October 16, 2008 by NRCCE News
Morgantown, W.Va. — West Virginia University’s vice president of research and economic development said today that the university’s energy research agenda is on target with recommendations made by Imagine West Virginia’s first policy report, Coal: Energy, the Environment and West Virginia. His comments came at a seminar co-sponsored by the West Virginia Coal Forum and the WVU National Research Center for Coal and Energy.
Vice President Curt Peterson pointed to WVU’s new Advanced Energy Initiative and its long-standing NRCCE as two high-profile examples demonstrating WVU’s commitment to several of the recommendations in the Imagine West Virginia report. “These two major programs effectively address each of the recommendations that focus on developing research and coal technologies,” said Peterson.
“Equally important are our technology transfer programs that are able to reach out globally,” he said. Many of WVU’s faculty members are recognized internationally for the expertise in coal, energy, and environmental topics, he said.
Peterson also noted that WVU offers a range of educational activities toward ensuring the future of the coal industry’s workforce and leadership.
He said the AEI vision is for WVU to break down the barriers America’s energy producers encounter as they work for responsible approaches to energy independence. Through AEI, WVU will become an internationally recognized leading academic institution, driving innovation in the socially and environmentally responsible production, management, and utilization of fossil energy.
Peterson said AEI was carefully crafted in consultation with expert WVU faculty, state and federal agencies and private industry. In addition to shattering barriers with innovative research, AEI will help formulate policy recommendations so that leaders of today and tomorrow will have the facts they need to make sound decisions on diverse topics from carbon management to environmental regulation.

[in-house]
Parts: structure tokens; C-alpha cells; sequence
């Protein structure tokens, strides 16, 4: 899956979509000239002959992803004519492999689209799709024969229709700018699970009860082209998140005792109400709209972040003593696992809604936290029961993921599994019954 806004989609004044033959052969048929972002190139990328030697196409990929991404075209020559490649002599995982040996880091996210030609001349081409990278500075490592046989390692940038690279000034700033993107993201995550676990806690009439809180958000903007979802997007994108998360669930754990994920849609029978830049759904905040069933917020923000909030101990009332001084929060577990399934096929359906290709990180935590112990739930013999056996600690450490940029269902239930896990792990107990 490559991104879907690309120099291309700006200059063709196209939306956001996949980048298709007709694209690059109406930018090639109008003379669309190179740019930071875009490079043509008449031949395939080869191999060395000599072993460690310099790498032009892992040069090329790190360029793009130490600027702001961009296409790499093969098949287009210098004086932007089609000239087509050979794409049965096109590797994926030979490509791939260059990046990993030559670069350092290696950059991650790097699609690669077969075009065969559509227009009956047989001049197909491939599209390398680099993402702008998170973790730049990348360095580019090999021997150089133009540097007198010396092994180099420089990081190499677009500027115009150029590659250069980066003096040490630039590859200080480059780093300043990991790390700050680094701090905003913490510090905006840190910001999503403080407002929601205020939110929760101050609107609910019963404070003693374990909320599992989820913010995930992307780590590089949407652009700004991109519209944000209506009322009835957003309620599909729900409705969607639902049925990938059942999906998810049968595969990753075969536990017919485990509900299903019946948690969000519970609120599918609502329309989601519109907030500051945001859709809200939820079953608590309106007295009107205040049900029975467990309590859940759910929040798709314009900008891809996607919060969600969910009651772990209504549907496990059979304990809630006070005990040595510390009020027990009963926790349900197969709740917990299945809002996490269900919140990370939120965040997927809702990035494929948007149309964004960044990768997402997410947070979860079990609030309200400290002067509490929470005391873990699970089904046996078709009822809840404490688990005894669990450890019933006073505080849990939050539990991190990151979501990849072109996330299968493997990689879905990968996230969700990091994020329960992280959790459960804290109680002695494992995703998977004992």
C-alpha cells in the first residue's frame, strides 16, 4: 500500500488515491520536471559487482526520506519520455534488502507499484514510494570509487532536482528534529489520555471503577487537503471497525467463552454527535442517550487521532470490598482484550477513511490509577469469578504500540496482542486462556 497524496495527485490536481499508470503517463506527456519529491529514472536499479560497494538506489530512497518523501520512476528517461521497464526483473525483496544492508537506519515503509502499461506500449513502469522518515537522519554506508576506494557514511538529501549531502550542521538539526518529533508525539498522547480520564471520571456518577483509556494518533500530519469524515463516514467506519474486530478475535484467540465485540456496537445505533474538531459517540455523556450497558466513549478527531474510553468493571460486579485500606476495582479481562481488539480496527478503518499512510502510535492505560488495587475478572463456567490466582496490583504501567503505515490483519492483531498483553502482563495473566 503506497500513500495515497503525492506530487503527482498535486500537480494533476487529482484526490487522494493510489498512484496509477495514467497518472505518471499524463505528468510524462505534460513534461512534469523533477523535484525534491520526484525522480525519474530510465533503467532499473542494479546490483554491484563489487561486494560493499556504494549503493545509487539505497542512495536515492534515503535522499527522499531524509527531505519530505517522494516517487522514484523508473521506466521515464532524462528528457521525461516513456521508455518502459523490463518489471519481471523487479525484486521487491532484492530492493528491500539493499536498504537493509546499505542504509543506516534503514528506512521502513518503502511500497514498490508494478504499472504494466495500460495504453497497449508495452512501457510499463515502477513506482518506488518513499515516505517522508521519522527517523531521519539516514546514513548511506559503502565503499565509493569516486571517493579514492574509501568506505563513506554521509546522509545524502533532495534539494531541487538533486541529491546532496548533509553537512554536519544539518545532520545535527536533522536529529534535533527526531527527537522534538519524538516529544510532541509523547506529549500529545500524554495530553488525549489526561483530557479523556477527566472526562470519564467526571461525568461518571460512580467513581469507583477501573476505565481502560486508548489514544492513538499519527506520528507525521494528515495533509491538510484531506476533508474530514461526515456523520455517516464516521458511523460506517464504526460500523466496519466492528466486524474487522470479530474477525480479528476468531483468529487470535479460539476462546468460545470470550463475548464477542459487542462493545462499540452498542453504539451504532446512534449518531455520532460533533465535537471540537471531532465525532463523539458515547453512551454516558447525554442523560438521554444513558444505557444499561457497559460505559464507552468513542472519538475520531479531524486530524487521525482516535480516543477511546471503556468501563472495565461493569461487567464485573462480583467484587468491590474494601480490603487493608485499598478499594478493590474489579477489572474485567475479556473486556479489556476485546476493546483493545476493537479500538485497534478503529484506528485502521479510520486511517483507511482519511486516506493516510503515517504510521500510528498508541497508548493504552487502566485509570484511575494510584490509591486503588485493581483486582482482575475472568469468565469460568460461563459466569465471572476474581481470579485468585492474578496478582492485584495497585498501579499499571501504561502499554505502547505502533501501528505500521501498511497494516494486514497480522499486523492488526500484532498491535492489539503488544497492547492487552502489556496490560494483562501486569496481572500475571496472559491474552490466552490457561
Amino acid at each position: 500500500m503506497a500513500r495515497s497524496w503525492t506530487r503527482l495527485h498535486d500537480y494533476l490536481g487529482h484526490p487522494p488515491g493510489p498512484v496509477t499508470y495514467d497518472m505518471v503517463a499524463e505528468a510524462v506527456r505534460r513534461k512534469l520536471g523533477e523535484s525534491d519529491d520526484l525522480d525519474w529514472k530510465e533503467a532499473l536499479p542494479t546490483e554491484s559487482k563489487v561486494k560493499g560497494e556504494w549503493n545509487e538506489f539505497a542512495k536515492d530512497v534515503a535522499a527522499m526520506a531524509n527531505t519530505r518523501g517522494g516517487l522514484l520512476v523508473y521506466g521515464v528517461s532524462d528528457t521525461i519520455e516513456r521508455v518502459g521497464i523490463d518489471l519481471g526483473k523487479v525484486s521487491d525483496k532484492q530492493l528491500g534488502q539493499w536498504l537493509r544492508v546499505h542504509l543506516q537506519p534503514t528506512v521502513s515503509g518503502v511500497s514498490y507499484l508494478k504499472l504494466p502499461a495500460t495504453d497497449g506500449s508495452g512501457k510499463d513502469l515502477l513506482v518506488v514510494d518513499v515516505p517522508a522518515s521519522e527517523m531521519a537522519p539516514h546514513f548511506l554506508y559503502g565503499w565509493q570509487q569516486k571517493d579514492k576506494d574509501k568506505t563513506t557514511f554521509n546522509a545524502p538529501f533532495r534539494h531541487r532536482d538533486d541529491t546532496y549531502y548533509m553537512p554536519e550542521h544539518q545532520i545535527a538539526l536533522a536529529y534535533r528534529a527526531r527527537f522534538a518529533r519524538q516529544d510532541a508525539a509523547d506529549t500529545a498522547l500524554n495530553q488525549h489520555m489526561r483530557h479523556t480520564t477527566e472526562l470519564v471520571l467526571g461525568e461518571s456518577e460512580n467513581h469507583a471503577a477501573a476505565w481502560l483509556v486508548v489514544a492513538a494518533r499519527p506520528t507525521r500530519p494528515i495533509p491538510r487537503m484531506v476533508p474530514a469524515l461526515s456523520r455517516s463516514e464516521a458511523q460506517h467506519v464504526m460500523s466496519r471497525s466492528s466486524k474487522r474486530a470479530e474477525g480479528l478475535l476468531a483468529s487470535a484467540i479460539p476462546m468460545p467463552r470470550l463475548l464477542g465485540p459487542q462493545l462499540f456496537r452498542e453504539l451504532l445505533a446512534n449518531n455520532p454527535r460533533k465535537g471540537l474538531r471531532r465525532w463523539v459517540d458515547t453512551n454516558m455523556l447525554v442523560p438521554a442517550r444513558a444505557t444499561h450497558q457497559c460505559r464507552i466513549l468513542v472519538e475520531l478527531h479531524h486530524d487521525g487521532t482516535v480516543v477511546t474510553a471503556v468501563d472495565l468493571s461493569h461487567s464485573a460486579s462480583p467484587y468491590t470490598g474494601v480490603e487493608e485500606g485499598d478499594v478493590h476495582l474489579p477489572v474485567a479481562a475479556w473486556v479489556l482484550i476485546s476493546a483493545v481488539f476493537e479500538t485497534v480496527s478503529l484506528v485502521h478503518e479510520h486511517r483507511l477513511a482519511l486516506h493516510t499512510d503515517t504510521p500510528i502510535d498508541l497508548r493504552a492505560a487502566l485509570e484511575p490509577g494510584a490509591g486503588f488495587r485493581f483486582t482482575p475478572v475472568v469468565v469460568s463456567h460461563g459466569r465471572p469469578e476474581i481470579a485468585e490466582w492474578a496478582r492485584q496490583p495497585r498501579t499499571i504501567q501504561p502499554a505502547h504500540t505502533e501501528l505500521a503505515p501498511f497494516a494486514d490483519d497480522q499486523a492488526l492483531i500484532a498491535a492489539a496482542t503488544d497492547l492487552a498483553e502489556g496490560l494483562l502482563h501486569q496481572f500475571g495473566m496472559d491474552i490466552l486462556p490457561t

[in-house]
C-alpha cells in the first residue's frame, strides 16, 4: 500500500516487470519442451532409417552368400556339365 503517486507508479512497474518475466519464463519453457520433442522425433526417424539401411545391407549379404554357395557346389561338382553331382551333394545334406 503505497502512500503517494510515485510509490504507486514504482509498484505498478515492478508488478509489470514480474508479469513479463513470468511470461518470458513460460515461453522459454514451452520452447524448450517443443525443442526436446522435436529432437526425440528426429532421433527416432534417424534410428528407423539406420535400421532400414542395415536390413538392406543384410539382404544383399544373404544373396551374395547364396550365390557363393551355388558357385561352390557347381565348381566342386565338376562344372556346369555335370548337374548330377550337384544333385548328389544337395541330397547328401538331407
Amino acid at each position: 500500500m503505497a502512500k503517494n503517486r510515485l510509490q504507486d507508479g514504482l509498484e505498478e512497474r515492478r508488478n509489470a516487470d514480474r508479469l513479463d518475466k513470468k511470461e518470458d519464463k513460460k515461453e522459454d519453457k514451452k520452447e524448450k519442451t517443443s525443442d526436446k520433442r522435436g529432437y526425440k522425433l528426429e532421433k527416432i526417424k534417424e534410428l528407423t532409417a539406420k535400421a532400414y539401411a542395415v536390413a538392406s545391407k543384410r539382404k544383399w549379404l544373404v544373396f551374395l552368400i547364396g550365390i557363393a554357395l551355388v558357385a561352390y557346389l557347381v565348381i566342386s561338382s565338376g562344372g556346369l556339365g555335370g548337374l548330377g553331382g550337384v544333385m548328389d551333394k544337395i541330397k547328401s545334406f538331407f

WVU in fact has a well established track record with the NRCCE. The center, now in its 30th year, brings together WVU faculty researchers with researchers at other organizations such as the U.S. Department of Energy National Energy Technology Laboratory, other universities, and in industry.
For example, NRCCE represents WVU as a member of the Zero Emissions Research and Technology consortium, headed by Montana State University. Funded by ZERT, a WVU research team from the WVU Department of Geology and Geography and the Department of Civil and Environmental Engineering are participating in a project investigating carbon dioxide storage in the thin Upper Freeport coal seam at a site in Marshall County, W.Va., owned by CONSOL Energy Inc.
In cooperation with CONSOL, the WVU team will be monitoring how carbon dioxide gas interacts with the geological formations and groundwater in the area. Known as geologic carbon sequestration, the idea of storing CO2 underground is of major interest especially to utilities that one day may be required by regulators to capture and dispose of carbon dioxide in response to concerns about global climate change.
Peterson commended the Imagine West Virginia group and said he was pleased that NRCCE director Richard Bajura has been invited to be a member of an independent body of energy expert advisors being created by A Vision Shared in response to the last recommendation of the Imagine West Virginia report.